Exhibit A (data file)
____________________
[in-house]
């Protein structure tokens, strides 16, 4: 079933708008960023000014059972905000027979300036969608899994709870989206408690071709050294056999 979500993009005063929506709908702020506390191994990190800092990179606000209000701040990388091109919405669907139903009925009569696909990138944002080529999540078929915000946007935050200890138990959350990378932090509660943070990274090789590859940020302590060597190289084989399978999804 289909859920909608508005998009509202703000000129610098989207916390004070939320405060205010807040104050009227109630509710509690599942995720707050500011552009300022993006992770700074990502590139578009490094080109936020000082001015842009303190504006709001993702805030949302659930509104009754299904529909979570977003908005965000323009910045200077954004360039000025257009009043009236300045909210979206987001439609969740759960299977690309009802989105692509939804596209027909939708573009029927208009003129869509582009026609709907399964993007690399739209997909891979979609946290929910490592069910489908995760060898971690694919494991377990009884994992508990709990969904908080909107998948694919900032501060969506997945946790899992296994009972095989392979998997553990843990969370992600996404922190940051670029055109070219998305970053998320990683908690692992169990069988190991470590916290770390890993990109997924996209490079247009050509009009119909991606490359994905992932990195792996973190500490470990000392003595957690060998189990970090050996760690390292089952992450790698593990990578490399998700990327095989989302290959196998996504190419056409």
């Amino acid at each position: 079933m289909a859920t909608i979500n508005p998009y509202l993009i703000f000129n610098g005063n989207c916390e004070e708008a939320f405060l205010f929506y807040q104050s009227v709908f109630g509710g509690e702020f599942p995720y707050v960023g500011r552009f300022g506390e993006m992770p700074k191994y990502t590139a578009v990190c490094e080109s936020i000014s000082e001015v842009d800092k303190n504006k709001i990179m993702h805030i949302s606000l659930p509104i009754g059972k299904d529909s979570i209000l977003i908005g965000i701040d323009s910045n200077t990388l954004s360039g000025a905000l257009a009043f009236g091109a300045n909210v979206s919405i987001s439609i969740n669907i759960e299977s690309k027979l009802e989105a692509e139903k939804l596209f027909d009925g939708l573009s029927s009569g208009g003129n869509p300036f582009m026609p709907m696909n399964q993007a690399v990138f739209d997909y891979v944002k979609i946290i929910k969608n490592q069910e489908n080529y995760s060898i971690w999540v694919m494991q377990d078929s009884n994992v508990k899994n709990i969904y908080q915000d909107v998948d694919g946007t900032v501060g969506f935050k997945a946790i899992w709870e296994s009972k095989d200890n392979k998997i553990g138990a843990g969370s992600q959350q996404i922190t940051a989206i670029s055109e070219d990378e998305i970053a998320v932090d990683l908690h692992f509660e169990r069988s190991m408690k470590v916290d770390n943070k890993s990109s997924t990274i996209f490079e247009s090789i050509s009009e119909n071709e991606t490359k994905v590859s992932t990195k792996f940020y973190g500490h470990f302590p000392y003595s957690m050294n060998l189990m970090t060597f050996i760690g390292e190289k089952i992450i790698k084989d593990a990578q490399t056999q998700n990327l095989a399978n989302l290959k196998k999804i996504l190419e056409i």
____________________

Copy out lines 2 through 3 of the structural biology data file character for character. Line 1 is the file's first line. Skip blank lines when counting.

């Protein structure tokens, strides 16, 4: 079933708008960023000014059972905000027979300036969608899994709870989206408690071709050294056999 979500993009005063929506709908702020506390191994990190800092990179606000209000701040990388091109919405669907139903009925009569696909990138944002080529999540078929915000946007935050200890138990959350990378932090509660943070990274090789590859940020302590060597190289084989399978999804 289909859920909608508005998009509202703000000129610098989207916390004070939320405060205010807040104050009227109630509710509690599942995720707050500011552009300022993006992770700074990502590139578009490094080109936020000082001015842009303190504006709001993702805030949302659930509104009754299904529909979570977003908005965000323009910045200077954004360039000025257009009043009236300045909210979206987001439609969740759960299977690309009802989105692509939804596209027909939708573009029927208009003129869509582009026609709907399964993007690399739209997909891979979609946290929910490592069910489908995760060898971690694919494991377990009884994992508990709990969904908080909107998948694919900032501060969506997945946790899992296994009972095989392979998997553990843990969370992600996404922190940051670029055109070219998305970053998320990683908690692992169990069988190991470590916290770390890993990109997924996209490079247009050509009009119909991606490359994905992932990195792996973190500490470990000392003595957690060998189990970090050996760690390292089952992450790698593990990578490399998700990327095989989302290959196998996504190419056409």
């Amino acid at each position: 079933m289909a859920t909608i979500n508005p998009y509202l993009i703000f000129n610098g005063n989207c916390e004070e708008a939320f405060l205010f929506y807040q104050s009227v709908f109630g509710g509690e702020f599942p995720y707050v960023g500011r552009f300022g506390e993006m992770p700074k191994y990502t590139a578009v990190c490094e080109s936020i000014s000082e001015v842009d800092k303190n504006k709001i990179m993702h805030i949302s606000l659930p509104i009754g059972k299904d529909s979570i209000l977003i908005g965000i701040d323009s910045n200077t990388l954004s360039g000025a905000l257009a009043f009236g091109a300045n909210v979206s919405i987001s439609i969740n669907i759960e299977s690309k027979l009802e989105a692509e139903k939804l596209f027909d009925g939708l573009s029927s009569g208009g003129n869509p300036f582009m026609p709907m696909n399964q993007a690399v990138f739209d997909y891979v944002k979609i946290i929910k969608n490592q069910e489908n080529y995760s060898i971690w999540v694919m494991q377990d078929s009884n994992v508990k899994n709990i969904y908080q915000d909107v998948d694919g946007t900032v501060g969506f935050k997945a946790i899992w709870e296994s009972k095989d200890n392979k998997i553990g138990a843990g969370s992600q959350q996404i922190t940051a989206i670029s055109e070219d990378e998305i970053a998320v932090d990683l908690h692992f509660e169990r069988s190991m408690k470590v916290d770390n943070k890993s990109s997924t990274i996209f490079e247009s090789i050509s009009e119909n071709e991606t490359k994905v590859s992932t990195k792996f940020y973190g500490h470990f302590p000392y003595s957690m050294n060998l189990m970090t060597f050996i760690g390292e190289k089952i992450i790698k084989d593990a990578q490399t056999q998700n990327l095989a399978n989302l290959k196998k999804i996504l190419e056409i």